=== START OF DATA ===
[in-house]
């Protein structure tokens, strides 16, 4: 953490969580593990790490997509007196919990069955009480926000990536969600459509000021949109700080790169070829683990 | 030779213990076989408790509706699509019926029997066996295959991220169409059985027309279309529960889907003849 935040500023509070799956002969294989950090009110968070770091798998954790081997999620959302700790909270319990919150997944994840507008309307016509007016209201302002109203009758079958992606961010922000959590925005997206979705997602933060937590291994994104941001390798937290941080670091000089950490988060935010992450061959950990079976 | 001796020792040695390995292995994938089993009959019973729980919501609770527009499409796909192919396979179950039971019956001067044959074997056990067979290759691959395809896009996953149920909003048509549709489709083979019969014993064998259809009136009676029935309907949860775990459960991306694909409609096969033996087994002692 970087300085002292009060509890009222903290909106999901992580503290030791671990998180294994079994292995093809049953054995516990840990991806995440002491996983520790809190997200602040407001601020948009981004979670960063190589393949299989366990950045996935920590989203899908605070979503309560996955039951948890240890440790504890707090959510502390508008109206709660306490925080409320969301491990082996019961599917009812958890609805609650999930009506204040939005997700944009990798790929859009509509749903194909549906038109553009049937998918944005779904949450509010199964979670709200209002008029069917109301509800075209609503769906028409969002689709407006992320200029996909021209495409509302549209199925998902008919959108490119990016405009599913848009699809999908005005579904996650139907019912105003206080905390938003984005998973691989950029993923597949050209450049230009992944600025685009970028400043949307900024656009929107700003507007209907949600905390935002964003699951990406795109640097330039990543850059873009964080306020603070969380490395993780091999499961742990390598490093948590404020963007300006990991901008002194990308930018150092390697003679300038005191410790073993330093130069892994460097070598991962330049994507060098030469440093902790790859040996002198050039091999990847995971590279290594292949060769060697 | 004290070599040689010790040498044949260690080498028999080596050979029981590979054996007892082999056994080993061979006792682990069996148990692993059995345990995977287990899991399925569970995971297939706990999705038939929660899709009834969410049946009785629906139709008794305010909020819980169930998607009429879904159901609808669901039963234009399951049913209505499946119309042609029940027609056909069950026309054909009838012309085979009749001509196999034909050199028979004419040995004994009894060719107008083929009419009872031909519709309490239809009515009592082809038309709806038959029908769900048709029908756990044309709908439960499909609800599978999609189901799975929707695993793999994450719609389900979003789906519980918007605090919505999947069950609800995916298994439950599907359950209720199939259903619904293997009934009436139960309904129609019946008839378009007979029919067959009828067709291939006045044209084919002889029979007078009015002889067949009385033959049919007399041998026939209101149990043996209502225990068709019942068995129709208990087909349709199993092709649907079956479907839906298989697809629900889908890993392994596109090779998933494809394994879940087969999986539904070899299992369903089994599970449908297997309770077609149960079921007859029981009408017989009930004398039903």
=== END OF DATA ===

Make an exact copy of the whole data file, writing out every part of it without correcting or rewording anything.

[in-house]
């Protein structure tokens, strides 16, 4: 953490969580593990790490997509007196919990069955009480926000990536969600459509000021949109700080790169070829683990 | 030779213990076989408790509706699509019926029997066996295959991220169409059985027309279309529960889907003849 935040500023509070799956002969294989950090009110968070770091798998954790081997999620959302700790909270319990919150997944994840507008309307016509007016209201302002109203009758079958992606961010922000959590925005997206979705997602933060937590291994994104941001390798937290941080670091000089950490988060935010992450061959950990079976 | 001796020792040695390995292995994938089993009959019973729980919501609770527009499409796909192919396979179950039971019956001067044959074997056990067979290759691959395809896009996953149920909003048509549709489709083979019969014993064998259809009136009676029935309907949860775990459960991306694909409609096969033996087994002692 970087300085002292009060509890009222903290909106999901992580503290030791671990998180294994079994292995093809049953054995516990840990991806995440002491996983520790809190997200602040407001601020948009981004979670960063190589393949299989366990950045996935920590989203899908605070979503309560996955039951948890240890440790504890707090959510502390508008109206709660306490925080409320969301491990082996019961599917009812958890609805609650999930009506204040939005997700944009990798790929859009509509749903194909549906038109553009049937998918944005779904949450509010199964979670709200209002008029069917109301509800075209609503769906028409969002689709407006992320200029996909021209495409509302549209199925998902008919959108490119990016405009599913848009699809999908005005579904996650139907019912105003206080905390938003984005998973691989950029993923597949050209450049230009992944600025685009970028400043949307900024656009929107700003507007209907949600905390935002964003699951990406795109640097330039990543850059873009964080306020603070969380490395993780091999499961742990390598490093948590404020963007300006990991901008002194990308930018150092390697003679300038005191410790073993330093130069892994460097070598991962330049994507060098030469440093902790790859040996002198050039091999990847995971590279290594292949060769060697 | 004290070599040689010790040498044949260690080498028999080596050979029981590979054996007892082999056994080993061979006792682990069996148990692993059995345990995977287990899991399925569970995971297939706990999705038939929660899709009834969410049946009785629906139709008794305010909020819980169930998607009429879904159901609808669901039963234009399951049913209505499946119309042609029940027609056909069950026309054909009838012309085979009749001509196999034909050199028979004419040995004994009894060719107008083929009419009872031909519709309490239809009515009592082809038309709806038959029908769900048709029908756990044309709908439960499909609800599978999609189901799975929707695993793999994450719609389900979003789906519980918007605090919505999947069950609800995916298994439950599907359950209720199939259903619904293997009934009436139960309904129609019946008839378009007979029919067959009828067709291939006045044209084919002889029979007078009015002889067949009385033959049919007399041998026939209101149990043996209502225990068709019942068995129709208990087909349709199993092709649907079956479907839906298989697809629900889908890993392994596109090779998933494809394994879940087969999986539904070899299992369903089994599970449908297997309770077609149960079921007859029981009408017989009930004398039903």